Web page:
How Paul Johnson (and TaQuon Marshall) see the new redshirt rule

Georgia Tech football coach Paul Johnson was born Aug. 20, 1957, in Newland, North Carolina. Johnson was hired and introduced Dec. 7, 2007 as Tech's 12th football coach, beginning with John Heisman in 1904. Tech defeated Jacksonville State 41-14 on Aug. 28, 2008, in Johnson's debut as Yellow Jackets coach. Johnson's Georgia Southern teams won Division I-AA (now FCS) national championships in 1999 and 2000. Johnson coached six seasons at Navy and was 43-19 over the final five, after a 2-10 first season. Jo

Support for the new NCAA rule regarding redshirting was a no-brainer for Georgia Tech coach Paul Johnson and his ACC coaching colleagues. In June, the NCAA enacted a rule change regarding redshirting – players can play up to four games in a season and still use a redshirt. Previously, if a player was on the field for one play, that constituted use of one of his four seasons of eligibility.

At the ACC Kickoff on Thursday, Wake Forest coach Dave Clawson called it great, and said that he and his staff have a strategy for how they will use the rule, saying it will help with special teams and in different personnel packages.

“I think it’s really going to help us,” he said.

Johnson called it “very much needed” and “good on so many levels.” One reason Johnson gave was that, because Tech’s walk-on depth is limited because of the difficulty in gaining admission to the school, having all of the scholarship players available to play will give coaches more flexibility.

However, Johnson isn’t quite sure how it will play out.

“There’s going to be some strategy in when do you play them,” Johnson said at the ACC Kickoff on Wednesday. “I don’t think you just go throw ’em out and play ’em the first four games. You kind of have to watch and see.”

In the past, decisions on whether to place a freshman on the depth chart, in anticipation on having him play that season, have been made during the preseason. Sometimes, Johnson has kept freshmen out of games early on in the season, waiting to see if their redshirts can be protected, or if they develop to the point where coaches decide they’re ready to contribute.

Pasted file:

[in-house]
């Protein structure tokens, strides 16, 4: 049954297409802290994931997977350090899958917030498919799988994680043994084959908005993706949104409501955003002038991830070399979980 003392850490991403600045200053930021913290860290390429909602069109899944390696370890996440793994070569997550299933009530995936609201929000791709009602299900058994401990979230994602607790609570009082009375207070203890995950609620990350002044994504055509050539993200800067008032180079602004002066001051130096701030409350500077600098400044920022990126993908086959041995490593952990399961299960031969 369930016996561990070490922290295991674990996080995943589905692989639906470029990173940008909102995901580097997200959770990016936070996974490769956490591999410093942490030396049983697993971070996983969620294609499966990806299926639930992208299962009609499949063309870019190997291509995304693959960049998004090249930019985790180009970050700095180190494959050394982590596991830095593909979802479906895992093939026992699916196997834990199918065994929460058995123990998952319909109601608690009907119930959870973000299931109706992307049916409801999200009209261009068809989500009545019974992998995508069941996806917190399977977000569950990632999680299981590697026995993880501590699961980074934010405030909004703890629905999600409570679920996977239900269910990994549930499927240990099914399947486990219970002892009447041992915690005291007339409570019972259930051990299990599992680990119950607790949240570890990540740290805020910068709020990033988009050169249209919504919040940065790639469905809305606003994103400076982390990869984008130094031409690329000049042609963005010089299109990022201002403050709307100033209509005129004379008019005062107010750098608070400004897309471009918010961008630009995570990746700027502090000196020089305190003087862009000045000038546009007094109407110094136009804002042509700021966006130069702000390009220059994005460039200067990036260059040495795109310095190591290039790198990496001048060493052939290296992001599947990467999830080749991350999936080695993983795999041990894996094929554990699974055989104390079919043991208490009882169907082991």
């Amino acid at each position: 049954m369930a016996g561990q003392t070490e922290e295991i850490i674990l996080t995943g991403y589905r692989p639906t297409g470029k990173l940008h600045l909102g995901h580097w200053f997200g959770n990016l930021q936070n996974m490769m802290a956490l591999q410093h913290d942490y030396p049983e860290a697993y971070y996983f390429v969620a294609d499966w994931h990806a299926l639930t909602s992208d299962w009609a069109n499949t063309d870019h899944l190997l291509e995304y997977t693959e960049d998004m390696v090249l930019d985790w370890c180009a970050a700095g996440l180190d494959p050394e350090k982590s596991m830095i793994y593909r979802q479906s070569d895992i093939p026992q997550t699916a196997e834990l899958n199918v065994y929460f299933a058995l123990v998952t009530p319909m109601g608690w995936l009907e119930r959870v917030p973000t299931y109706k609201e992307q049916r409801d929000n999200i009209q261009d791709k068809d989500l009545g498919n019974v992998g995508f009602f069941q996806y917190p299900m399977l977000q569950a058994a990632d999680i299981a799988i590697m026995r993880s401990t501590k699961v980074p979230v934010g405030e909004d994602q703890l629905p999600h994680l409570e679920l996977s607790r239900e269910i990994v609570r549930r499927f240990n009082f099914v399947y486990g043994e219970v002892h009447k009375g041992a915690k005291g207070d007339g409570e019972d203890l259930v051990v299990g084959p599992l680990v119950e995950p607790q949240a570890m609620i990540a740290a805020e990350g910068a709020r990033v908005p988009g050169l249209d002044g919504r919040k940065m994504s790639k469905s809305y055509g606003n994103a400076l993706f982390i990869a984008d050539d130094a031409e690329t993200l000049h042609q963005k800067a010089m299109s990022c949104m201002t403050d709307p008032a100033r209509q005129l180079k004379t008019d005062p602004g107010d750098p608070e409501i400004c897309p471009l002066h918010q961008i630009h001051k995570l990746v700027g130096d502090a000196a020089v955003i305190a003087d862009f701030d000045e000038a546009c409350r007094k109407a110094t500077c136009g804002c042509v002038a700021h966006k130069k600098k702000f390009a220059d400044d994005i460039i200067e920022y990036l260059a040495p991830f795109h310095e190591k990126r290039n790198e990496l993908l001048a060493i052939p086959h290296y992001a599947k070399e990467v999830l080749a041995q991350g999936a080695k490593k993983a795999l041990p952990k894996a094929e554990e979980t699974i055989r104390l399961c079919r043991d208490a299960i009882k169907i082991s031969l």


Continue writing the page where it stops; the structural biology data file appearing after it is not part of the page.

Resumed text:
Sometimes, that has been a source of frustration for Johnson.

“One of my most frustrating things is, I sit in a staff meeting and the assistant coach or position coach says, ‘I’ve got to have (a certain freshman) to play,’ so we put him in that first game, or you put him in a blowout game, or you put him in a game, and then he never plays again and you’ve wasted a year of eligibility for 10 plays.”

In recent seasons, defensive lineman Tyler Merriweather and offensive lineman Connor Hansen are two who fit that description. Merriweather, now a senior, played sparingly in his freshman season. It cost him a redshirt season, although he effectively gained it back when he redshirted as a sophomore. Hansen played in three games as a reserve last season.

Coaches will have more leeway in cases like this.

“What this’ll be able to do for me as a head coach – ‘OK, we’ve got to have Jimmy the first couple games,’” Johnson said, offering a situation of an assistant making a case for a freshman. “Now, if he’s not playing in Game 4, that’s over, pal. You’ve no longer got Jimmy. He’s redshirting. I think it protects the kids, it helps you, it does a lot of things.”

One issue Johnson raised is getting freshmen ready to play. In the past, freshmen who were to be redshirted played on the scout team, preventing them from gaining experience practicing the team’s offensive or defensive schemes. A freshman who works solely with the scout team would have a difficult time playing with the offense or defense in an actual game. Special teams might be a different matter.

“That’s going to be a challenge to transition them to see who’s going to play,” Johnson said.

Johnson also was hopeful that, for such players, the chance of playing in games will improve morale.

“It’ll keep those guys more interested,” he said. “They feel like they’re more part of the team.”

The most notable player on the Tech roster who would have benefited from the rule is quarterback TaQuon Marshall, who played in two games as a sophomore in 2016 as the No. 3 quarterback. Had the rule been in place then, Marshall would be a fourth-year junior this season and not a senior.

Marshall said he looks backs and wishes he could have redshirted. The first reason he gave was that doing so would have enabled him to take 4-1/2 or five years to complete his degree work and not four.

“My school load would be completely different than it is right now,” he said. “And just to be able to sit back and know that instead of going into my last year, I’d have two more years of this. That rule right there is literally a huge rule change. It’s going to affect a lot of players, a lot of teams.”